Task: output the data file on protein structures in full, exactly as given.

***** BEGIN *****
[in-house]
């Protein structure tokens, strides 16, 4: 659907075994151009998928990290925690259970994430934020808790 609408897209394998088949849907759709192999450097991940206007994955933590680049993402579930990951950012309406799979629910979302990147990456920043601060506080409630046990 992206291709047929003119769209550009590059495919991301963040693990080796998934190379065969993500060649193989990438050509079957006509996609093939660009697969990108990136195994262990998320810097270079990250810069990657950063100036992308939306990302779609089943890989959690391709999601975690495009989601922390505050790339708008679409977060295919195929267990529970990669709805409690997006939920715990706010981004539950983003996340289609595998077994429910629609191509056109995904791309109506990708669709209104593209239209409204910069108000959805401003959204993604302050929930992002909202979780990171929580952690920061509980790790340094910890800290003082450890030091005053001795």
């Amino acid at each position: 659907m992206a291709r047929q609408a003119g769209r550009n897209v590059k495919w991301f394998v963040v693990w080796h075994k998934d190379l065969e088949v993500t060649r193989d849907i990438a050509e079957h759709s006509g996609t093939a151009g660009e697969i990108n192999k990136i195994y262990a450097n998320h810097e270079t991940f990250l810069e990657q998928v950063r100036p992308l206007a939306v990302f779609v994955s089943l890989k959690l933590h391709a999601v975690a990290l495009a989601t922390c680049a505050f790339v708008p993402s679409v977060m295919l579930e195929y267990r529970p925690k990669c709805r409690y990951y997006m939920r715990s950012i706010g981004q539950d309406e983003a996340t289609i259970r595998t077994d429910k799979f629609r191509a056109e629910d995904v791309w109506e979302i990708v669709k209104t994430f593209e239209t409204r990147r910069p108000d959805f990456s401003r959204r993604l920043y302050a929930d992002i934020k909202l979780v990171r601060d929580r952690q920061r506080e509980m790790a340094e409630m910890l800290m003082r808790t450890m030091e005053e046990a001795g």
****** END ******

[in-house]
């Protein structure tokens, strides 16, 4: 659907075994151009998928990290925690259970994430934020808790 609408897209394998088949849907759709192999450097991940206007994955933590680049993402579930990951950012309406799979629910979302990147990456920043601060506080409630046990 992206291709047929003119769209550009590059495919991301963040693990080796998934190379065969993500060649193989990438050509079957006509996609093939660009697969990108990136195994262990998320810097270079990250810069990657950063100036992308939306990302779609089943890989959690391709999601975690495009989601922390505050790339708008679409977060295919195929267990529970990669709805409690997006939920715990706010981004539950983003996340289609595998077994429910629609191509056109995904791309109506990708669709209104593209239209409204910069108000959805401003959204993604302050929930992002909202979780990171929580952690920061509980790790340094910890800290003082450890030091005053001795």
């Amino acid at each position: 659907m992206a291709r047929q609408a003119g769209r550009n897209v590059k495919w991301f394998v963040v693990w080796h075994k998934d190379l065969e088949v993500t060649r193989d849907i990438a050509e079957h759709s006509g996609t093939a151009g660009e697969i990108n192999k990136i195994y262990a450097n998320h810097e270079t991940f990250l810069e990657q998928v950063r100036p992308l206007a939306v990302f779609v994955s089943l890989k959690l933590h391709a999601v975690a990290l495009a989601t922390c680049a505050f790339v708008p993402s679409v977060m295919l579930e195929y267990r529970p925690k990669c709805r409690y990951y997006m939920r715990s950012i706010g981004q539950d309406e983003a996340t289609i259970r595998t077994d429910k799979f629609r191509a056109e629910d995904v791309w109506e979302i990708v669709k209104t994430f593209e239209t409204r990147r910069p108000d959805f990456s401003r959204r993604l920043y302050a929930d992002i934020k909202l979780v990171r601060d929580r952690q920061r506080e509980m790790a340094e409630m910890l800290m003082r808790t450890m030091e005053e046990a001795g």